‘Tis the season for… holiday specials. Film, television, you name it. And this year, that notion even extends to the Marvel Cinematic Universe, believe it or not. First, there was Werewolf by Night in time for Halloween on Disney+. Now, as many are aware, James Gunn’s latest MCU release brings Christmas cheer to the franchise, as the Guardians of the Galaxy gang appear in a feel-good holiday special. More specifically, we follow fan-favorite characters Mantis (Pom Klementieff) and Drax (Dave Bautista) as they decide to kidnap real-life A-lister Kevin Bacon to give him as a present to Star-Lord (Chis Pratt).
Gunn wanted to bring a special animated vibe to the Guardians of the Galaxy: Holiday Special’s beginning and ending scenes involving Yondu (Michael Rooker), and we recently caught up with the lead animator who worked with Stoopid Buddy Stoodios (known for Robot Chicken) to make it happen with The Guardians of the Galaxy Holiday Special (2022). Mac Whiting dishes on working with Marvel and his other projects in the works. Read our exclusive interview below.
Bringing Animation to a Live-Action MCU Franchise
MW: Could you tell us a little bit about your involvement with Stoopid Buddy and the Guardian of the Galaxy project?
Mac Whiting: My personal involvement on this was kind of unique. This was something that Marvel Studios was exploring doing, and so they kind of put out an SOS to various studios. I was brought in in the development stage to Stoopid Buddy via a connection, I actually have, a really talented director and animator-producer by the name of Tony Cervone. He’s kind of best known for directing the film Scoob and some other longstanding Warner Bros. animation. And so anyway, it’s a very small industry, and he and I had worked on something a couple of years ago. And so he actually kind of recommended me for this project. So I came in with Stoopid Buddy and was kind of explained the nature of the project, and initially launched a test. It was about an eight-second test for Marvel… It took six weeks to produce because the rotoscope process is so kind of laborious. Through that test, we really explored the design elements of it, how it would look, and how it would feel. I collaborated with a really talented background artist to kind of give them a proof of concept. And clearly, they liked what we did, which was really cool. And then we were hired and brought in to do the full production.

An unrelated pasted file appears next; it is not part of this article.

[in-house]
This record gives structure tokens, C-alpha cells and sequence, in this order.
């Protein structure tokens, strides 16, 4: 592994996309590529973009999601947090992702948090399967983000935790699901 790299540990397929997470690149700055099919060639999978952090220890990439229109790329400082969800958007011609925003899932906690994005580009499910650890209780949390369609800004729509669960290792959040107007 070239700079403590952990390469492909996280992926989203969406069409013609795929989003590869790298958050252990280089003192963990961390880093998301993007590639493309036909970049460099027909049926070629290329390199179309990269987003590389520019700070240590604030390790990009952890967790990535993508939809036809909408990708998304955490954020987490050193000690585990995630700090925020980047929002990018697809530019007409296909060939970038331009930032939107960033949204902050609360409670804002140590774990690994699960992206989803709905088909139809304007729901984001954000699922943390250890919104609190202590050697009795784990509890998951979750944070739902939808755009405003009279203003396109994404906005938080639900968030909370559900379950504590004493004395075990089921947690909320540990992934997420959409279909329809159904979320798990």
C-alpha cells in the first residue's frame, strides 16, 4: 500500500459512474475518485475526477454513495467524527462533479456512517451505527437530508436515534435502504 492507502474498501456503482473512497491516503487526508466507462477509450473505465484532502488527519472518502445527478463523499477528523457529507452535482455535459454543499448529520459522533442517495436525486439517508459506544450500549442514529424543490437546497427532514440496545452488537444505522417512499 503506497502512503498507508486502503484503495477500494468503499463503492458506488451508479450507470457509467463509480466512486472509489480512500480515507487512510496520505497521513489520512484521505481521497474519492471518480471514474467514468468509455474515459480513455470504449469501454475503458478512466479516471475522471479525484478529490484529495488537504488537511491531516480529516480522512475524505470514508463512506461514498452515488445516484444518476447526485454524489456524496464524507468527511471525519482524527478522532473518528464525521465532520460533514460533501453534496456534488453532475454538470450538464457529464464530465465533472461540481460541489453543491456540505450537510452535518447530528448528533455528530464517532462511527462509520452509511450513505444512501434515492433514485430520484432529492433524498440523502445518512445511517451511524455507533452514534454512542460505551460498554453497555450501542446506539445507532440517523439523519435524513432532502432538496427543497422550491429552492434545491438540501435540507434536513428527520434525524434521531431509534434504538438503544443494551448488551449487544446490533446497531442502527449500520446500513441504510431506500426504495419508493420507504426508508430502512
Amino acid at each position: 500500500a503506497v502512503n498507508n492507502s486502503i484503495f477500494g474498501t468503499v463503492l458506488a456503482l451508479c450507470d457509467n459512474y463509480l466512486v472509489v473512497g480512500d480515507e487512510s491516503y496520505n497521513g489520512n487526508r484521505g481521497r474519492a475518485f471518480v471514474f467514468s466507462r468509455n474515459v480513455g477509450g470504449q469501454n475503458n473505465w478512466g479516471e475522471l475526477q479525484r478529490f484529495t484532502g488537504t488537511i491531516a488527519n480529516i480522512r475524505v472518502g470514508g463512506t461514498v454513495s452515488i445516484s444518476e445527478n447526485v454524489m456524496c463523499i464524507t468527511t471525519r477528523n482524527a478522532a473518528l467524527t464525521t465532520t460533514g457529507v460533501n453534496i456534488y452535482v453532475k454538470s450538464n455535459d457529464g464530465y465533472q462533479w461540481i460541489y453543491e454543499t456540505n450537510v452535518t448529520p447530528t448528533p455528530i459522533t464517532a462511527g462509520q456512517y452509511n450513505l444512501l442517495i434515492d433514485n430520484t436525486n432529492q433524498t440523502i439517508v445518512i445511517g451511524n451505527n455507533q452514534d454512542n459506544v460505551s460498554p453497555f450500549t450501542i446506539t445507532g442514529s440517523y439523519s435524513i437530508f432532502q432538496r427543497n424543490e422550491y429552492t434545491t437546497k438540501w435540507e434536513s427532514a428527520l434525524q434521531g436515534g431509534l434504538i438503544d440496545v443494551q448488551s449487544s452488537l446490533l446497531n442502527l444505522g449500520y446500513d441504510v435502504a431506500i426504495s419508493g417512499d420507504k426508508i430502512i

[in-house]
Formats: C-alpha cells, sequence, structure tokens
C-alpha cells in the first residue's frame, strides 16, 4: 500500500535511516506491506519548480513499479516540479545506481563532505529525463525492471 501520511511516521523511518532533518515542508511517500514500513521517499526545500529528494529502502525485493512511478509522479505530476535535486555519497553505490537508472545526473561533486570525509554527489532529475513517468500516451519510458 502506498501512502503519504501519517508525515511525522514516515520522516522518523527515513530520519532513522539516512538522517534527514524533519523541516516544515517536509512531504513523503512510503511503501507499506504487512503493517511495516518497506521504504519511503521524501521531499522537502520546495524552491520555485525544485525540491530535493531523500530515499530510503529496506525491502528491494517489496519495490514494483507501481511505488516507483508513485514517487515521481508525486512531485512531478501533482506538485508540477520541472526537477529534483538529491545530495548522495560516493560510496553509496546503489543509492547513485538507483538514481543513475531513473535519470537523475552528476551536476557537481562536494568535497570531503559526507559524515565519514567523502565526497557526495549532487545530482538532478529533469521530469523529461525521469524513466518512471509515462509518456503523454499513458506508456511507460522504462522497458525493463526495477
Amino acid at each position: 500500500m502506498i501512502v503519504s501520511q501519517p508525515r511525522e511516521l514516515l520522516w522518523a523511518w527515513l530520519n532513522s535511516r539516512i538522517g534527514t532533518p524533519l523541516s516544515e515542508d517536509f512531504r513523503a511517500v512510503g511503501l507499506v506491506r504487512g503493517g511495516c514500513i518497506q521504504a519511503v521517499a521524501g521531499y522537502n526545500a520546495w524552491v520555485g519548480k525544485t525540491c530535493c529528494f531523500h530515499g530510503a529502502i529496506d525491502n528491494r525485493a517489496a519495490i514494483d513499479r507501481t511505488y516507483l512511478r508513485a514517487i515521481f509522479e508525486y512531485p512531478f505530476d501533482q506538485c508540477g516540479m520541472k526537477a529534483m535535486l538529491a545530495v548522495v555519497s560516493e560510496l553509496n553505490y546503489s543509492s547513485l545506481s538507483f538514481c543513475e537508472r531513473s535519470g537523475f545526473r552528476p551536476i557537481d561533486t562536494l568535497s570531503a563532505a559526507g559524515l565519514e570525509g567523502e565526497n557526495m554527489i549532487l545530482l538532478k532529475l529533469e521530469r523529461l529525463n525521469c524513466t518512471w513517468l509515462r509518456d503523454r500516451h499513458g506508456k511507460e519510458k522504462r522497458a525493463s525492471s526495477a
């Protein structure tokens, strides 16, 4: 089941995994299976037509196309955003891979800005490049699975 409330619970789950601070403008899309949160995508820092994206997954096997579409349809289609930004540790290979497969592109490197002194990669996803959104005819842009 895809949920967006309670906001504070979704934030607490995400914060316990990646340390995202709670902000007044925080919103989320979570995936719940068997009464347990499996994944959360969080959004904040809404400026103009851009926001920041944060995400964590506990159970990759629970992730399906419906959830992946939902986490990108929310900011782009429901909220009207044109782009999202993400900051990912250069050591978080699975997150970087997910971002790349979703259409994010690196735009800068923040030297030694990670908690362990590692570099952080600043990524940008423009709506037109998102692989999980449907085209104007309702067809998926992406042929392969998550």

MW: And you were animating the live-action footage?
MW: Was there a moment from those particular scenes that was particularly challenging to animate?
Whiting: To be honest, the whole process was pretty challenging. Rotoscope in itself is pretty tough, you know, because there’s an art to it. Like, you’re trying to capture the live action as much as possible, but then, you also have to create this artistic interpretation. And so we experimented a lot with how many drawings we’re going to do and things of that nature. But additionally to that, when we did the test, and they liked it, we kind of launched on this process of, “How are we going to make this?” And it became clear right away that we were going to need to shoot it practically and have live-action footage to work from. But Marvel was really supportive of that. So they ended up flying Matthew Senreich and Seth Green, the two co-founders of Stoopid Buddy, and myself out to Georgia to go to a soundstage and shoot this thing with James Gunn. They had Michael Rooker and Sean Gunn, the actor who plays Kraglin, there. And they also had a child actor to play the role of young Peter. So that process was pretty insane. It was really cool. James Gunn was really, really amazing to work with. He was very collaborative. And so we literally just shot this whole thing. And they would look at us and say, “Hey, is that going to work for animation?” So we kind of co-directed this thing. Then they edited the footage together, and then we launched an animation. The tricky part was, again, just sort of interpreting the style of the designs. I did the designs for the whole thing.